‘Kids must be taught the value of failure’
A teacher is in the business of creating other professions... I started my career as a teacher, and the joy to see my students doing well is indescribable. Even as a principal, I still teach Biology and Math at my school.Updated: Aug 13, 2019 12:13 IST
What is the biggest professional challenge that you face in your role as a principal?
Regulating the influx of too much information is a big concern. The world has changed so drastically in the past decade, and everything that you can think of is available at the touch of a button. Knowledge is no longer captive in books and their ilk. The present generation functions on an entirely new operating system and the ones who are teaching them are like outdated software. Students today are more aware than we ever were, and they question freely. It is a challenge to retain their interest; ergo, we must continuously keep upgrading our skill set.
Once a teacher, always a teacher. Do you agree?
Absolutely! A teacher is in the business of creating other professions. Imagine teaching a class that could have a prospective chef, pilot, teacher, doctor, actor, author, engineer, blogger, and president. I started my career as a teacher, and the joy to see my students doing well is indescribable. Even as a principal, I still teach Biology and Math at my school. In my heart, I will always be a teacher first.
Success has become an obsession with people of all ages nowadays. Your comments? There is nothing wrong with aspiring to be successful, but what I find worrisome is underplaying failure. There is no success story in the world that wasn’t built on the foundation of rejection, loss, and disappointment. Failure teaches you to look for new alternatives and prods you to think out of the box in adversity. How are we going to teach our children to take the path less trodden if we don’t prepare them for the challenges on the way? Experiences, both good and bad, will be the stories they tell their offspring.
So, we must push them to get up and keep pursuing their goal, especially when they fall.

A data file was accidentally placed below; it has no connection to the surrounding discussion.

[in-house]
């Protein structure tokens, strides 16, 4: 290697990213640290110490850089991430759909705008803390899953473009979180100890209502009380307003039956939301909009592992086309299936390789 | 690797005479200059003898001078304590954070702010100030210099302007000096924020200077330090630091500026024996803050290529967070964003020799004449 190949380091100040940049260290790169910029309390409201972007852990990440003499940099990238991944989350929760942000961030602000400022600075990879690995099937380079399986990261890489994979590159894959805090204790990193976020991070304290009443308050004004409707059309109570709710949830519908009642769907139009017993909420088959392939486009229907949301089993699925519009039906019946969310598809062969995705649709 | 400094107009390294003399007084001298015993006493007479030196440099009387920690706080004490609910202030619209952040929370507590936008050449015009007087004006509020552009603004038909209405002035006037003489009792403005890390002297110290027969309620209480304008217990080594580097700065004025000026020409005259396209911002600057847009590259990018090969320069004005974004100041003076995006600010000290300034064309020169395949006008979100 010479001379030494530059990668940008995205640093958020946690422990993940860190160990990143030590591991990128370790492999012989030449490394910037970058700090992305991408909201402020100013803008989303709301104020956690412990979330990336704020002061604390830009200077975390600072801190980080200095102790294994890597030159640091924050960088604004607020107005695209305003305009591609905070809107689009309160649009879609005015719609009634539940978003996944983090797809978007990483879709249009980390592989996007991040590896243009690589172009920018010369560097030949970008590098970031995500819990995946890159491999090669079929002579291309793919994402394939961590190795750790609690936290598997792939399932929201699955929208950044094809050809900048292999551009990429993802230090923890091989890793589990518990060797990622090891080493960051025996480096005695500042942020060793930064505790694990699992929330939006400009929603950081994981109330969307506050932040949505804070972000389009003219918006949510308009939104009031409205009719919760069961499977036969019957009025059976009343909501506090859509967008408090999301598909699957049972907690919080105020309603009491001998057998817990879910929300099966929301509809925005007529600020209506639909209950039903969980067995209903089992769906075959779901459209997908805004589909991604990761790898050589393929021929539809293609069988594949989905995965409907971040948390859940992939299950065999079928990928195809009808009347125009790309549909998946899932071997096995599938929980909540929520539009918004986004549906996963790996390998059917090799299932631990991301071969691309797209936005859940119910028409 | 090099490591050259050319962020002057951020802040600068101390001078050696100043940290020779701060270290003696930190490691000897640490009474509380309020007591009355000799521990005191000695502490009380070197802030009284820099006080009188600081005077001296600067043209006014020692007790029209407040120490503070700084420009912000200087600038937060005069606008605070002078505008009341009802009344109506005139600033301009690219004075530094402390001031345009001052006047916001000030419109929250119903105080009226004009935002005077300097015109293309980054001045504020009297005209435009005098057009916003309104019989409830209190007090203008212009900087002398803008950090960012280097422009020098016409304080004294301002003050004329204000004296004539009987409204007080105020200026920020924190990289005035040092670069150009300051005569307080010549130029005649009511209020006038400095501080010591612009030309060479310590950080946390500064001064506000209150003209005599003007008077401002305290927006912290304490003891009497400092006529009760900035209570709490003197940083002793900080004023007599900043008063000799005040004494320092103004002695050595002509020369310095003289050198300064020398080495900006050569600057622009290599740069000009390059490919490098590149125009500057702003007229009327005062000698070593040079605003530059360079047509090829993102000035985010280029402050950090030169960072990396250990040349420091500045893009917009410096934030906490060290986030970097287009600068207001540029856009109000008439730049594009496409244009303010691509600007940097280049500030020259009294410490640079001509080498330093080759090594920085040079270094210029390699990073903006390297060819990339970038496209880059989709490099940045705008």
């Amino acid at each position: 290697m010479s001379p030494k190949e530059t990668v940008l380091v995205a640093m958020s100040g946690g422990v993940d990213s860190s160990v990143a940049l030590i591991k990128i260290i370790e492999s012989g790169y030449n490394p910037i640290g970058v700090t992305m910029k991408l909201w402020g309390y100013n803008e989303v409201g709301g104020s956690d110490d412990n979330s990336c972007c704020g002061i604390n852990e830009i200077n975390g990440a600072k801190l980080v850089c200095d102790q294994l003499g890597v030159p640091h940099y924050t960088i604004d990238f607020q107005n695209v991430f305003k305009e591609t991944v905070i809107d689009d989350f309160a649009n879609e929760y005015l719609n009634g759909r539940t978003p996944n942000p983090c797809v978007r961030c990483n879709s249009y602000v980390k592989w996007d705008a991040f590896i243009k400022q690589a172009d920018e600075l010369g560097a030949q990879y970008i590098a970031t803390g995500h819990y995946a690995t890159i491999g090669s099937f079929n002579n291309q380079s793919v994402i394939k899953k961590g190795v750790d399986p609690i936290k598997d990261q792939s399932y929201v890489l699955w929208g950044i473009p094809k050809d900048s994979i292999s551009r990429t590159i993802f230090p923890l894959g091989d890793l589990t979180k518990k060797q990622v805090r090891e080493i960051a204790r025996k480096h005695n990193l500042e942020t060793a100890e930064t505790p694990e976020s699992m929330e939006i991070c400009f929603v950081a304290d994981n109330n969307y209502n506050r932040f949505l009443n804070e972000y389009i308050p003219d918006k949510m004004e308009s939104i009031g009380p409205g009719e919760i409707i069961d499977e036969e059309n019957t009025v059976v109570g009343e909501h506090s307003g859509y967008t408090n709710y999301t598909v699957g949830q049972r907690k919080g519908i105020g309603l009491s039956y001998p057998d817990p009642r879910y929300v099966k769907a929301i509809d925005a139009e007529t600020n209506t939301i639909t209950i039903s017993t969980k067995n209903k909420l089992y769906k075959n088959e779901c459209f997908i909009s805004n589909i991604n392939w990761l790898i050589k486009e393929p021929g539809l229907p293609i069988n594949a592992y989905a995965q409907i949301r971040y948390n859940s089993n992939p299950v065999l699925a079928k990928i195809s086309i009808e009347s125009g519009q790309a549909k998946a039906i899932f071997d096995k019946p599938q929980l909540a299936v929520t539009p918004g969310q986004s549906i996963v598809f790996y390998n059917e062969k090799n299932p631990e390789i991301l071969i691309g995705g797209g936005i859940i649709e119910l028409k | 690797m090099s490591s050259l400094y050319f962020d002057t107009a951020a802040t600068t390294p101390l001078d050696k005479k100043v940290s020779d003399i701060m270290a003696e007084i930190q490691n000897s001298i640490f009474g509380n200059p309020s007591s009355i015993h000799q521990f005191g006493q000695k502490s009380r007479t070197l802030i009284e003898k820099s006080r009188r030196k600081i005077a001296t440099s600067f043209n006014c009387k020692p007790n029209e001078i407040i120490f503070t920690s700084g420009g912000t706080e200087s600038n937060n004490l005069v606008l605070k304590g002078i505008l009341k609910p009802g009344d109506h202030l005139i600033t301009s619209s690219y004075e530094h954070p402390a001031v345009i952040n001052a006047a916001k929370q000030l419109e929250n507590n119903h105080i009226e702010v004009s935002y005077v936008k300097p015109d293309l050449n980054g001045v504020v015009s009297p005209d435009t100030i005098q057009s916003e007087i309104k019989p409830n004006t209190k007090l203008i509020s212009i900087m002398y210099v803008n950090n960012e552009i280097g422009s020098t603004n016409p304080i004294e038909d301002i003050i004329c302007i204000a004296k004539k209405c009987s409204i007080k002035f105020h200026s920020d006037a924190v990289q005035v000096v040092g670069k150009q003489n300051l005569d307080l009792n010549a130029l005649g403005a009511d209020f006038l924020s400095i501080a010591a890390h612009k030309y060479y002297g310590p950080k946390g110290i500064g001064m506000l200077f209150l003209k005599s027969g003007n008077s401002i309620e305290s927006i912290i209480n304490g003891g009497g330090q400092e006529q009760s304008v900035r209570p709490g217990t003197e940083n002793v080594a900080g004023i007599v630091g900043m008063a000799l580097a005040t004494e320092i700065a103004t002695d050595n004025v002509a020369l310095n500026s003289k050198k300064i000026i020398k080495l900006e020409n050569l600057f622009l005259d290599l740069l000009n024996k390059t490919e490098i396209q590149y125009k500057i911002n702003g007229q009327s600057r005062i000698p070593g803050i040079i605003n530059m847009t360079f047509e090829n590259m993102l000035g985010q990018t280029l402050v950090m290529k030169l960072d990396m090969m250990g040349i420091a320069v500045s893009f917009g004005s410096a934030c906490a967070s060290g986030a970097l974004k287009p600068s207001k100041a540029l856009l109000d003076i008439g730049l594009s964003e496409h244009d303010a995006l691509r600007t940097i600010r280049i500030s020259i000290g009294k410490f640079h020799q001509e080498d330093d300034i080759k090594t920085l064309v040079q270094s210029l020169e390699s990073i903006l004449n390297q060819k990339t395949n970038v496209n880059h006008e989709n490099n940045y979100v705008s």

What emphasis do you put on teacher training?
A teacher is one who never stops learning. It is imperative that as educators, we are ahead of the game. The best way is to improve our skills and upgrade our subject proficiency. Keeping that at the forefront, at BHIS Andheri, we provide regular training and workshops for teachers for professional upkeep. Our exercises cover a broad spectrum of topics and offer equal opportunities for the entire faculty.
What in your view is Gen Next’s biggest strength? Which are the key areas of improvement?
Gen Next is way more sorted than us. They don’t sweat the small stuff, are more accepting and are eager to explore new avenues. And with the advent of social media, they are willing to put themselves out there without the fear of being judged. What they need to work on is keeping their focus and being patient, for things to fall into place.
How can the elderly contribute to a student’s growth?
They can start by letting the reins a little loose. You can’t teach someone to drive by keeping your feet on the pedal and your hands on the steering wheel. We need to trust them enough to let them make their own mistakes and learn. In short, remember your childhood and help children navigate theirs, gently.
What according to you, is the role of media in education?
I remember, as a child, we were told to read English newspapers daily to improve our vocabulary. The news on TV would give us an insight into the world around us. Today, you can read a blog, listen to a podcast or watch a video about any topic that interests you. In that sense, the atlas has shrugged, but it also has become a playground for incorrect information, at times.
First Published: Aug 13, 2019 11:57 IST